Gatsby's Shadowing functionality works on the concept of a "shadow context" or "shadow set". This concept doesn't have a specific name because it is never mentioned in the code at all and is purely conceptual for understanding how shadowing works. Let's say a Gatsby site has a set of themes installed. We'll list the final ordering of themes here, regardless of whether they were horizontally or vertically integrated into the site.
While talking about shadow contexts we have a shadow root
and possible shadow paths. The root is the file that is
potentially going to be shadowed and the paths are the paths
competing for the opportunity to shadow the root. Let's say
we have a root in
theme-a. In this case it's a
React component, but the file content doesn't actually
matter for this discussion.
The full list of possible shadow paths for this root is then:
When choosing which file to use, we go from last to first in this array. The user's site wins above all else, then we traverse back up through the final ordering of themes for potential matches until we find a file that exists or we end up back at the original.
This is how shadowing works. If you import the root path
theme-a the file the import resolves to will be the
latest filepath in the list. This allows themes to import
the root path and integrate with other themes that shadow
that root path without knowing about those other themes.
Shadow roots and contexts don't do a lot to help us explain
single-path selection (unless we're talking about forking
multiple contexts... a topic for another day). They do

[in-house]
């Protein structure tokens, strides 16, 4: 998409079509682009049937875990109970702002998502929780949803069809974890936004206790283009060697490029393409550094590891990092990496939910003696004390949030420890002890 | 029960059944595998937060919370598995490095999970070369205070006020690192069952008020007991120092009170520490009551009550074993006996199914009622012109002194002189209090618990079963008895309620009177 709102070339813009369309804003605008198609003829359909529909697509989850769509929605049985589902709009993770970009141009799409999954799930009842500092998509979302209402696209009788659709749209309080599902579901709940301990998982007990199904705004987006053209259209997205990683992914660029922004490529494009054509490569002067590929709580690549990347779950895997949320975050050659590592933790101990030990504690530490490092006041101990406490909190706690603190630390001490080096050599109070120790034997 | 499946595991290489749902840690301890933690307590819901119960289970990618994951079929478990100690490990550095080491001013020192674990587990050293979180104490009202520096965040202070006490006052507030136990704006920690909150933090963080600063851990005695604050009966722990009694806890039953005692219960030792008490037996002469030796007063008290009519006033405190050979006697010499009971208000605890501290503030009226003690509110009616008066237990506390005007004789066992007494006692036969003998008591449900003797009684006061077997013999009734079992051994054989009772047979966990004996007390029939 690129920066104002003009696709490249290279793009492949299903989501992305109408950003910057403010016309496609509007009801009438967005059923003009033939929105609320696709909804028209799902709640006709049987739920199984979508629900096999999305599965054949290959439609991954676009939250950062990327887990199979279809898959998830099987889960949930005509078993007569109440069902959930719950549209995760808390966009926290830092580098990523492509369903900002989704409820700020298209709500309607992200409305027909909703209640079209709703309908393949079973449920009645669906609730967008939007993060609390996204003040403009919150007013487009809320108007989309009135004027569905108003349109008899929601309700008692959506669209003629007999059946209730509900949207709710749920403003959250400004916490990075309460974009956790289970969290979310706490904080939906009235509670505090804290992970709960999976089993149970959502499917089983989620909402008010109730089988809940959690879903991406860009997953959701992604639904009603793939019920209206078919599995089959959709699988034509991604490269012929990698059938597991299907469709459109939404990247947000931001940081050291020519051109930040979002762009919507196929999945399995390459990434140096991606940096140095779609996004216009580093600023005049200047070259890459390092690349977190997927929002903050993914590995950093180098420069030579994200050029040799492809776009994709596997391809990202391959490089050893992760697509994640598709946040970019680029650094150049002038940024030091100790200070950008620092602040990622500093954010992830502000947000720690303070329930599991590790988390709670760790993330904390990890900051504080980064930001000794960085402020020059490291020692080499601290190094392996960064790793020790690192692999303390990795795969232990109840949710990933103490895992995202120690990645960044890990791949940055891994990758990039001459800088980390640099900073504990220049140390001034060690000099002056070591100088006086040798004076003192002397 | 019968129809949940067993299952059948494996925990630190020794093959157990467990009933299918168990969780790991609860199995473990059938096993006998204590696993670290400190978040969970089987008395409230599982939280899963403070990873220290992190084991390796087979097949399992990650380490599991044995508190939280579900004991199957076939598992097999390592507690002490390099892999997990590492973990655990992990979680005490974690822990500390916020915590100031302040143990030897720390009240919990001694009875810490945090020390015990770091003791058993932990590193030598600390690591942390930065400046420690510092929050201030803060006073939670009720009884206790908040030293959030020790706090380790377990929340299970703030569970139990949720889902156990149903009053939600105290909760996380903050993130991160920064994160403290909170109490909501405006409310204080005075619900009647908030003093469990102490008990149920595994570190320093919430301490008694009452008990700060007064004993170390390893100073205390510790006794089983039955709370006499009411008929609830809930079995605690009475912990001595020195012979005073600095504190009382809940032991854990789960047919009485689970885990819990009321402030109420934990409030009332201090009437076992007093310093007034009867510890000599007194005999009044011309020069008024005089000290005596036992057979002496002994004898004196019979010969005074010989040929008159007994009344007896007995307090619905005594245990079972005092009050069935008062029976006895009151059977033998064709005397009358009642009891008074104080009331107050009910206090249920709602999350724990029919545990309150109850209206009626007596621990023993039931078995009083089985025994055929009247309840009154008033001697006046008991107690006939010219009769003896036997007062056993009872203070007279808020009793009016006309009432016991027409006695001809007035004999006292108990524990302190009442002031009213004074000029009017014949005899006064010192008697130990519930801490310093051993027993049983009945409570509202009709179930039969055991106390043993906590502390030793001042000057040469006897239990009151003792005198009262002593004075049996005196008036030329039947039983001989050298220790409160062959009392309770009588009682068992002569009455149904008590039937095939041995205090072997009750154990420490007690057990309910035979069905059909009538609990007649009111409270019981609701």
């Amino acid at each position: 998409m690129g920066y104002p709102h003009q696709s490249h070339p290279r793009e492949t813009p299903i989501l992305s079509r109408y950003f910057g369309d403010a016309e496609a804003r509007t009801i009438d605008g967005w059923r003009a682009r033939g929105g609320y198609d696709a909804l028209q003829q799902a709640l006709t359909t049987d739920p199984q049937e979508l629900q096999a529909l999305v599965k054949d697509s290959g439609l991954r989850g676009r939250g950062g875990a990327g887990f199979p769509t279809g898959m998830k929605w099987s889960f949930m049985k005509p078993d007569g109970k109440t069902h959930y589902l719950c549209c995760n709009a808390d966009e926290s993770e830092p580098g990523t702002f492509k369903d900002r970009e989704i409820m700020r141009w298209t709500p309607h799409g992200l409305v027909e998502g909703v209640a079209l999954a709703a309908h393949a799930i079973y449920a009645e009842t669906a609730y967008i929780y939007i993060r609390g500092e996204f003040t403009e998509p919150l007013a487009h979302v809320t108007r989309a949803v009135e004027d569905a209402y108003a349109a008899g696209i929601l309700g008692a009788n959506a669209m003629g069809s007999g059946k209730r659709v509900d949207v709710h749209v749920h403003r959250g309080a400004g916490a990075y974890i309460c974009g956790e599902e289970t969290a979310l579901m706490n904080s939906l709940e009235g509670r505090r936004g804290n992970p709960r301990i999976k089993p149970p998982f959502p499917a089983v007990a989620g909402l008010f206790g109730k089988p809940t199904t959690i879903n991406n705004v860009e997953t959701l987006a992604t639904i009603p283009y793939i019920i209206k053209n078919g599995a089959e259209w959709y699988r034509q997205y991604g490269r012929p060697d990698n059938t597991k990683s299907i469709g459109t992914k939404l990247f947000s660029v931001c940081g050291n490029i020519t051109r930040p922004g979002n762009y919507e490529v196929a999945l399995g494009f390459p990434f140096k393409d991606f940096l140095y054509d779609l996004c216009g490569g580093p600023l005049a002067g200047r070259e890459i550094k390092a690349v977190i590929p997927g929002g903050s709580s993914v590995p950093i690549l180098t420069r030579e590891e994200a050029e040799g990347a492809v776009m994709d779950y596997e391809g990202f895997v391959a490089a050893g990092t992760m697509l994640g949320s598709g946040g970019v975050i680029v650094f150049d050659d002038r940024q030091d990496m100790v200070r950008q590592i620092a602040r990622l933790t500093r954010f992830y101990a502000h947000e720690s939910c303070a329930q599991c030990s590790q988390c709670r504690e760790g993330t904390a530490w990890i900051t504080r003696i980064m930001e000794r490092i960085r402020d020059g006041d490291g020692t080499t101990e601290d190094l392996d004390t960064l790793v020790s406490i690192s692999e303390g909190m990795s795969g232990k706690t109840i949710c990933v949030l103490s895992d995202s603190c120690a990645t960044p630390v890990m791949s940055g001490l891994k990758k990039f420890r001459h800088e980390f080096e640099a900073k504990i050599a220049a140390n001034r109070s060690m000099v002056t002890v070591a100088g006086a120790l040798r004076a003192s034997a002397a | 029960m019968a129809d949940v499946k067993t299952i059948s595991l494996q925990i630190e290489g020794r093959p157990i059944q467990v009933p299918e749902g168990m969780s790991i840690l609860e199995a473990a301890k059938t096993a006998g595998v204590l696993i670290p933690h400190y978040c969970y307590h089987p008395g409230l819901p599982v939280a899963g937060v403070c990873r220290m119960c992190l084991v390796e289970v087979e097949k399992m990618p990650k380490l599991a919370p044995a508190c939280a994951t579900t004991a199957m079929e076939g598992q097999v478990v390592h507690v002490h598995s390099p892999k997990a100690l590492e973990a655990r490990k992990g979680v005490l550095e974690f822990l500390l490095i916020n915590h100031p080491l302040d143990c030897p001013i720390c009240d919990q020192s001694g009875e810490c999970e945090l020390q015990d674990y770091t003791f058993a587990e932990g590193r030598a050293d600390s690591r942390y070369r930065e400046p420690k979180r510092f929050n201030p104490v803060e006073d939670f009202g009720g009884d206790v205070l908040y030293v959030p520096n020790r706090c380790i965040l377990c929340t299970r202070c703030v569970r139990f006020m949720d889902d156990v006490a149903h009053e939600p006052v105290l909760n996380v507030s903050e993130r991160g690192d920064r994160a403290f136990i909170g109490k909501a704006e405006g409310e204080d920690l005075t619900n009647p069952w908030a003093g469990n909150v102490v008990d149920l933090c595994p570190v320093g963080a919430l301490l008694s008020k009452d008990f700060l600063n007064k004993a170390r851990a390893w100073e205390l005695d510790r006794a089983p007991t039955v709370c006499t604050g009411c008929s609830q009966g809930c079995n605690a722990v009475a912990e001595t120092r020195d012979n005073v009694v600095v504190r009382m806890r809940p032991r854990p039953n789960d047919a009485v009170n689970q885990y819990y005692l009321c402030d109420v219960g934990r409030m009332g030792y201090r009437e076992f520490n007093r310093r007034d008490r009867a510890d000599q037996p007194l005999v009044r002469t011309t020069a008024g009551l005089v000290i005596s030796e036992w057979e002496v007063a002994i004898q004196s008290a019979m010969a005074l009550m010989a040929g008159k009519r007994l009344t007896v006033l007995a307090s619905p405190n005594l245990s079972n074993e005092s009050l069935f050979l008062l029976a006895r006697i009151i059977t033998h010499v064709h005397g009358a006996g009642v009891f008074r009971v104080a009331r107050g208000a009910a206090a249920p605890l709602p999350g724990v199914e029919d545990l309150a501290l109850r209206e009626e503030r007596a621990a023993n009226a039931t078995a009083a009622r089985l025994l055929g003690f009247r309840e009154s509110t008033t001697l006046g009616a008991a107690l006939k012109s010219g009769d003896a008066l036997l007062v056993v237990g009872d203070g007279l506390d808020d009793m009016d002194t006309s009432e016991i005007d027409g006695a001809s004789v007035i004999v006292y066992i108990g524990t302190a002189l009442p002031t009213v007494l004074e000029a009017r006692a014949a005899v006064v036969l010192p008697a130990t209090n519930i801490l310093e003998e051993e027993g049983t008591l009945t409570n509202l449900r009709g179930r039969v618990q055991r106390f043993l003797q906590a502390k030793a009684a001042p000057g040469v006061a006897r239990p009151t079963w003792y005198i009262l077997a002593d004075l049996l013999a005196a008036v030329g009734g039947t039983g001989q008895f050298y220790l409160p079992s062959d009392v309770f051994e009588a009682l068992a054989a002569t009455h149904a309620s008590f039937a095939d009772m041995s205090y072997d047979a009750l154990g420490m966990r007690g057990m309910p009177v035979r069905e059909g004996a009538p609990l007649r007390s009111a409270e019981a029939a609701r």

however explain something interesting about what happens
when a file further down in the shadow context imports a
file further up, like the root. Let's say
theme-b wants to
header, but instead of providing its own
implementation wants to modify
also known as extending.
In the normal case of any other component importing
theme-a/src/components/header the file returned can be any
of the shadow paths. This way even when shadowing is active
the import of any given shadow root will always yield the
same file, even if it's one of the shadow paths. This is
because the import is happening across shadow contexts. (The
two shadow contexts in this case are the other component's
and the header's, which is why we say the import happens
When we are in a shadow context and import a "parent" shadow
path (for example if
theme-a/src/components/header.js as in the above code) we
receive the original file from
theme-a instead of the file
the shadowing algorithm resolves to. If it did not work this
way we'd end up in an infinite loop because the shadowing
theme-b imports the shadow root and with shadowing
active, the shadow root resolves to the last shadow path in
the context (in this case, resolving to
which then imports the shadow root for itself again).
This post gave some insight into the mental model for shadowing when it comes to importing from a different shadow context and importing in the same shadow context. Our next post on shadowing will cover what happens when you fork shadow contexts and why forking shadow contexts can lead to some very confusing behavior.